Thread: Best article on resolution ever

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  1. #11  
    Senior Member shijan's Avatar
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    Quote Originally Posted by stip View Post
    I'd wish for very good upscale algorithms in Resolve, something like the After Effects' detail-preserving upscale. Even as it is right now though, rendering HD/2K sources to 4k masters gives much better results when played back in HD. Not sure whether the moment of upscaling during workflow matters.
    Resolve uses Sharpen resize method by default. It preserves details better than common Bicubic method.
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  2. #12  
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    I've been using the After Effects new upscaling tool to get Pocket footage to 4K to see how it looks when I need to cut it into something being mastered at 4K. It looks pretty good to me.

    Resolution is just one of the qualifiers for whether an image meets the technical and aesthetic needs of a project. Sometimes people love to take shots at RED that they only care about marketing their resolution numbers. Although that has been part of their claim to fame, the bigger part in my opinion has been REDcode. We would all love uncompressed images but sometimes the tradeoff is too much in terms of data size. REDcode was a smart move by RED. They knew that uncompressed would be unwieldy for a lot of people and their early tests indicated that many couldn't spot the differences without pixel peeping. In 2017, I think their focus is on not only the "k" number but also refining their color science, improving the tools that interface with the cameras, and pushing into new territories (Hydrogen) that can impact a wider customer base.

    Arri will be hitting the market with a new higher resolution sensor in the near future and whatever the "k" number is most will judge it based on the image, not just the "k". To me, that's what matters most, does eveything add up to an image that fulfills your needs? Whether it's film, IMAX, Alexa, RED or a BMPCC does it deliver everything you need to make the movie, tv show, music video, corporate video, wedding video that you want.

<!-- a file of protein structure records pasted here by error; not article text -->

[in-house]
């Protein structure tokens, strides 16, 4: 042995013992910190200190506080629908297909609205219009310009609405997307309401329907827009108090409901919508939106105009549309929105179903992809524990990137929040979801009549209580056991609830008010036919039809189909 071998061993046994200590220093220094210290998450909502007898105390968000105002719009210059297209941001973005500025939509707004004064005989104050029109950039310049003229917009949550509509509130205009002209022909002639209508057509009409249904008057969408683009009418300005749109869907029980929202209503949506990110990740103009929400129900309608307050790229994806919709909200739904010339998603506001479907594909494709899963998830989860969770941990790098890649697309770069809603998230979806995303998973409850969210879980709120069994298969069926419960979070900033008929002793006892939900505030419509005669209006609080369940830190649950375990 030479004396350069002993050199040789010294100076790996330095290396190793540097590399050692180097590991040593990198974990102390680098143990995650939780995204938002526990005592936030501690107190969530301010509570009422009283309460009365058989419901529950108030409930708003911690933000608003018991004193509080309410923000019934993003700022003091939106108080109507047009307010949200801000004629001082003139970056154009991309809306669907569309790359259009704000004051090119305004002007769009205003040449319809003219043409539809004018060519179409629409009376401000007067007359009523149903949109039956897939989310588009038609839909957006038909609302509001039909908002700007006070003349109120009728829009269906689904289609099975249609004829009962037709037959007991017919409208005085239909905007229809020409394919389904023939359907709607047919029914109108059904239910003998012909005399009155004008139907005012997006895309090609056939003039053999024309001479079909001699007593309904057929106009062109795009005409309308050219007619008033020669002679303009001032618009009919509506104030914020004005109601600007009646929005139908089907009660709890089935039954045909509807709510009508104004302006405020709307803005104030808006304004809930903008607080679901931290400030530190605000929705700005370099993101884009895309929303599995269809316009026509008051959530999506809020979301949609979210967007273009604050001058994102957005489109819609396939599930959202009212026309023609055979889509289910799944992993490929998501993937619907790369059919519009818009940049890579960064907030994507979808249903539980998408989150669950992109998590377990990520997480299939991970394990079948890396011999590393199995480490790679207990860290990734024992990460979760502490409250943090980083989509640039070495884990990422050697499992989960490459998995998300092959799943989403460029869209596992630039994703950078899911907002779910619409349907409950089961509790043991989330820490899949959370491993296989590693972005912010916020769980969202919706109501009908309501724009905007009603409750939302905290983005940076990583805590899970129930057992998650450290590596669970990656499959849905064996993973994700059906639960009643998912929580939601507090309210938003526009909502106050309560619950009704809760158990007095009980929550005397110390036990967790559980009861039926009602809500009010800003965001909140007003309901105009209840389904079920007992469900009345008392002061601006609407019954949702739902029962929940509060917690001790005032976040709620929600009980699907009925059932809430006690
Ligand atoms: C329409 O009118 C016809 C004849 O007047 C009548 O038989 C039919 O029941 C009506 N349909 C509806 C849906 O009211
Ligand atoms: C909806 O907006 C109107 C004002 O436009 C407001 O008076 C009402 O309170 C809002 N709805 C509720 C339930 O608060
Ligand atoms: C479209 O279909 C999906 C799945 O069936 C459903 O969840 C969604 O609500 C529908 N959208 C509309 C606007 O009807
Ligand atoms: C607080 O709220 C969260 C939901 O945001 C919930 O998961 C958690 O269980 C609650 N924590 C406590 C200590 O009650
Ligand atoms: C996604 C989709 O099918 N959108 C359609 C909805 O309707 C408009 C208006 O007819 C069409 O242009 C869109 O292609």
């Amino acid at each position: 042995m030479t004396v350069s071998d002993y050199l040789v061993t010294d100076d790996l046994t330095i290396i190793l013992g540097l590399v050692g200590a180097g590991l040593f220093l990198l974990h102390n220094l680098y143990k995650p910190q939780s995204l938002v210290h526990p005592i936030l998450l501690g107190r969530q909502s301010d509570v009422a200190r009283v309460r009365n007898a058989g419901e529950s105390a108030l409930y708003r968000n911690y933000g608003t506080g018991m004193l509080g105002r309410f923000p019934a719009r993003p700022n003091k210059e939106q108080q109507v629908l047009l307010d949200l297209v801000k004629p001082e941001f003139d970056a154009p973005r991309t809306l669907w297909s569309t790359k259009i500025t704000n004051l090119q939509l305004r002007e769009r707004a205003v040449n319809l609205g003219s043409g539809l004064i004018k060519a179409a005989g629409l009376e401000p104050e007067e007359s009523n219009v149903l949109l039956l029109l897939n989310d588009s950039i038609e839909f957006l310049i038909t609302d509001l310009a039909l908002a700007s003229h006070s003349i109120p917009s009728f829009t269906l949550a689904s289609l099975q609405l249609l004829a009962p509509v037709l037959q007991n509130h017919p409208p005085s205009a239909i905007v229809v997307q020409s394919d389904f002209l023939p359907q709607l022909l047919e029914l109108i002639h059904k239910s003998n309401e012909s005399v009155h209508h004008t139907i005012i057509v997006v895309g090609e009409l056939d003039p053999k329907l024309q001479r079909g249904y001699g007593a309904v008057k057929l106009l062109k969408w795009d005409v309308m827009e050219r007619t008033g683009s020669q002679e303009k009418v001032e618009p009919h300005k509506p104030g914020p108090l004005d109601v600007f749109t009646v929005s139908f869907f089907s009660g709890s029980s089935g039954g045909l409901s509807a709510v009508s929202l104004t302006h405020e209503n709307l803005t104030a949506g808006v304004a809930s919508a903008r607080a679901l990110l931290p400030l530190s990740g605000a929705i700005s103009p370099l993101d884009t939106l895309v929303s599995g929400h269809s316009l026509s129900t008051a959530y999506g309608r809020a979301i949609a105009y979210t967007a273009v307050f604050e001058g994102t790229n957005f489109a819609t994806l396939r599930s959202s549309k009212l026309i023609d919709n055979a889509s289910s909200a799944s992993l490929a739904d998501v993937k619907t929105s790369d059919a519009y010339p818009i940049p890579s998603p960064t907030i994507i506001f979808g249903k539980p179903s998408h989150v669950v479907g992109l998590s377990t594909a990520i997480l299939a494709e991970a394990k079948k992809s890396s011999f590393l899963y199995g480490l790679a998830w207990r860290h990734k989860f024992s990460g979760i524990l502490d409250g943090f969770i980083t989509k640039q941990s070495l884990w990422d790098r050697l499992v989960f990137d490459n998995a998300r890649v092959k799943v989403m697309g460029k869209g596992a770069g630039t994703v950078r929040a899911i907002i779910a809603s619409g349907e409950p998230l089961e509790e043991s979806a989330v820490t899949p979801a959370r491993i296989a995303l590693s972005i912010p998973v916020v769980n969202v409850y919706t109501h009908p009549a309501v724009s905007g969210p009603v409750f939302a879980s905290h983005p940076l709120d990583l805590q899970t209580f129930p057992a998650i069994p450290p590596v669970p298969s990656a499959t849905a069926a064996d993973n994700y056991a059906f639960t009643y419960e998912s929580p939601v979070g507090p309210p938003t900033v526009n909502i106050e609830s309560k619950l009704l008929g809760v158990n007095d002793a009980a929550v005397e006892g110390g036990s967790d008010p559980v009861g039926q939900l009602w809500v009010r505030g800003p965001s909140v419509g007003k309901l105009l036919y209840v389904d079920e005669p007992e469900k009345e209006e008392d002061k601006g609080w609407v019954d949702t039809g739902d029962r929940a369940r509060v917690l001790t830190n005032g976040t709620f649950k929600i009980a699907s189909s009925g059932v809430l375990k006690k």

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  3. #13  
    Senior Member Timothy Cook's Avatar
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    Quote Originally Posted by Asyndeton View Post
    This thread is a good source of information about Resolve's input and output sizing: http://www.liftgammagain.com/forum/i...17/#post-46663

    Also want to note that if your source footage is 4K 16:9 and you set your timeline resolution to 1080 16:9, then render out your footage at 4K 16:9, you're essentially 'up-scaling' your footage. So you want to make sure your timeline resolution matches whatever your final deliverable should be. You usually won't notice the difference unless you A/B the images back-to-back, but it will be slightly softer if you're timeline resolution is down-scaling the footage and you up-scale it again while rendering out. My normal workflow is to make my timeline resolution the 1080 equivalent of the source footage's aspect ratio to be less taxing on the machine and change it to the final deliverable's specs when delivering. Any windows and tracking information will properly scale as long as it's the same aspect ratio.

    That said, I've been enjoying Yedlin's tests as they're super educational. His older Alexa vs 35mm test, the footage between the two is nearly indistinguishable.
    Thanks Darren, Ill definitely keep that in mind when I start working with more 4K footage that I change resolution scaling. As of right now I mostly deal in 1920 and scale it to 3840. I always adjust the time line resolution in project settings at the beginning of my project creation, and keep it at that resolution all the way through export.

    Thanks for the link too, I'll read up on it.
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  4. #14  
    Senior Member Timothy Cook's Avatar
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    And just a concept to ponder/consider.

    I have a perception that I'm really starting to believe now as I get older and coming across more and more people that conflict with each other on what they are visually seeing, even more now that I've transitioned into the film world.

    A comment I posted on the BMD page. Read it or not, but the main jest of what I'm trying to convey is, 'The problem with all these resolution and color demos is that we are assuming that everyone on the planet resolve details and color at the exact same level. And we don't.' Read my post for more insight and my personal experience.

    https://forum.blackmagicdesign.com/v...=61931#p352575
    Last edited by Timothy Cook; 07-26-2017 at 11:33 PM.
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  5. #15  
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    Quote Originally Posted by Timothy Cook View Post
    And just a concept to ponder/consider.

    I have a perception that I'm really starting to believe now as I get older and coming across more and more people that conflict with each other on what they are visually seeing, even more now that I've transitioned into the film world.